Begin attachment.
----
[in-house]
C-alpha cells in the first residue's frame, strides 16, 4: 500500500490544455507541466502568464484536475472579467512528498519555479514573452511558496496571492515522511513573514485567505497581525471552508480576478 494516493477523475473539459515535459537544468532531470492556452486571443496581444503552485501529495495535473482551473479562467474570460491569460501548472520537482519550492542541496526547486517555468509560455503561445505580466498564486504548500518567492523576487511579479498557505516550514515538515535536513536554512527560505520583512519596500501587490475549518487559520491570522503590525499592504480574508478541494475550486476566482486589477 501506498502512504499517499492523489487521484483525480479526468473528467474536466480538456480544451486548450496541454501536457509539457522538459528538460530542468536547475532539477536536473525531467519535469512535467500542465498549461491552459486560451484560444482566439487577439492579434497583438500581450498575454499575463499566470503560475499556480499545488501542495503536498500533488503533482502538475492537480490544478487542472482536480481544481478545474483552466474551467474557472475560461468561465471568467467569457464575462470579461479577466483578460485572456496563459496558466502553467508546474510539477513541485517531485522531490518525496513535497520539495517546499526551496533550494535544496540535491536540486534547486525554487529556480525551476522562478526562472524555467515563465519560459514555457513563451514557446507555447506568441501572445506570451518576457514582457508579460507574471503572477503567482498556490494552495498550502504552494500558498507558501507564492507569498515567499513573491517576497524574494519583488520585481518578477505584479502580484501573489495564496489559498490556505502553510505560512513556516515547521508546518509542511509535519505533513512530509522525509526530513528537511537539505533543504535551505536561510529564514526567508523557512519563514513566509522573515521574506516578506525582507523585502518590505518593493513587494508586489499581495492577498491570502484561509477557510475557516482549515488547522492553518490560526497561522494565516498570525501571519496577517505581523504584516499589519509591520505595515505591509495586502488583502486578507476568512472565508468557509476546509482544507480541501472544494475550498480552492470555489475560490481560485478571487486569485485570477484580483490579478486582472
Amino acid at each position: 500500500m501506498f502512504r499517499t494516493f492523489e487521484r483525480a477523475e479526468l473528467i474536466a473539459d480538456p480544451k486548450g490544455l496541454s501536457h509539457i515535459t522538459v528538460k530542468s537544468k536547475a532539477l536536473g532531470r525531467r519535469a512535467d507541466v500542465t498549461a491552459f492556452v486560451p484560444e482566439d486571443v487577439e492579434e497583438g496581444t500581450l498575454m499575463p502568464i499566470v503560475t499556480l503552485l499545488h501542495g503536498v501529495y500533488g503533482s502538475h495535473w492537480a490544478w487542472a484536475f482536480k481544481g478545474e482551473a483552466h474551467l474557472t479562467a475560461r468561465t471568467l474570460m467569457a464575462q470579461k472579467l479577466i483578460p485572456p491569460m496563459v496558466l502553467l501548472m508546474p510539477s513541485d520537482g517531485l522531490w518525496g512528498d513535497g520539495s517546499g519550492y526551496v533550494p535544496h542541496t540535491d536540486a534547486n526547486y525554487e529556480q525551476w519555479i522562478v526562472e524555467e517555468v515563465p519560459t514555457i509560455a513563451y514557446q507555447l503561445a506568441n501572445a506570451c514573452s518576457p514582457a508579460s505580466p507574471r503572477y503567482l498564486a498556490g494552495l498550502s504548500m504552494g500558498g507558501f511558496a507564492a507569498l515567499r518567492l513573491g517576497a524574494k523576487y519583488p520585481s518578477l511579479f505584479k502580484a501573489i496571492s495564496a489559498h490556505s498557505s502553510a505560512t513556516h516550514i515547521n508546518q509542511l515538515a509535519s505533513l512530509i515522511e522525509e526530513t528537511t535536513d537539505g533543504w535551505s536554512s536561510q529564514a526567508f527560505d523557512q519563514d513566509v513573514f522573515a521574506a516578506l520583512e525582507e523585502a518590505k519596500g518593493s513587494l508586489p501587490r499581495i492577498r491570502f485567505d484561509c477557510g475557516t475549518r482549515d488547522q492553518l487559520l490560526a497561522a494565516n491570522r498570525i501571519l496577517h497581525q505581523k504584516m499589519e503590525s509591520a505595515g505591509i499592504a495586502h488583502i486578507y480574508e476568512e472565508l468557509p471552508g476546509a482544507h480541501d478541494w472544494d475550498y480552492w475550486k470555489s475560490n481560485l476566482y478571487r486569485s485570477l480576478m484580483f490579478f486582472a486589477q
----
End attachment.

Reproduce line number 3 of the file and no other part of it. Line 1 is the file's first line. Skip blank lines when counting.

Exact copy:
Amino acid at each position: 500500500m501506498f502512504r499517499t494516493f492523489e487521484r483525480a477523475e479526468l473528467i474536466a473539459d480538456p480544451k486548450g490544455l496541454s501536457h509539457i515535459t522538459v528538460k530542468s537544468k536547475a532539477l536536473g532531470r525531467r519535469a512535467d507541466v500542465t498549461a491552459f492556452v486560451p484560444e482566439d486571443v487577439e492579434e497583438g496581444t500581450l498575454m499575463p502568464i499566470v503560475t499556480l503552485l499545488h501542495g503536498v501529495y500533488g503533482s502538475h495535473w492537480a490544478w487542472a484536475f482536480k481544481g478545474e482551473a483552466h474551467l474557472t479562467a475560461r468561465t471568467l474570460m467569457a464575462q470579461k472579467l479577466i483578460p485572456p491569460m496563459v496558466l502553467l501548472m508546474p510539477s513541485d520537482g517531485l522531490w518525496g512528498d513535497g520539495s517546499g519550492y526551496v533550494p535544496h542541496t540535491d536540486a534547486n526547486y525554487e529556480q525551476w519555479i522562478v526562472e524555467e517555468v515563465p519560459t514555457i509560455a513563451y514557446q507555447l503561445a506568441n501572445a506570451c514573452s518576457p514582457a508579460s505580466p507574471r503572477y503567482l498564486a498556490g494552495l498550502s504548500m504552494g500558498g507558501f511558496a507564492a507569498l515567499r518567492l513573491g517576497a524574494k523576487y519583488p520585481s518578477l511579479f505584479k502580484a501573489i496571492s495564496a489559498h490556505s498557505s502553510a505560512t513556516h516550514i515547521n508546518q509542511l515538515a509535519s505533513l512530509i515522511e522525509e526530513t528537511t535536513d537539505g533543504w535551505s536554512s536561510q529564514a526567508f527560505d523557512q519563514d513566509v513573514f522573515a521574506a516578506l520583512e525582507e523585502a518590505k519596500g518593493s513587494l508586489p501587490r499581495i492577498r491570502f485567505d484561509c477557510g475557516t475549518r482549515d488547522q492553518l487559520l490560526a497561522a494565516n491570522r498570525i501571519l496577517h497581525q505581523k504584516m499589519e503590525s509591520a505595515g505591509i499592504a495586502h488583502i486578507y480574508e476568512e472565508l468557509p471552508g476546509a482544507h480541501d478541494w472544494d475550498y480552492w475550486k470555489s475560490n481560485l476566482y478571487r486569485s485570477l480576478m484580483f490579478f486582472a486589477q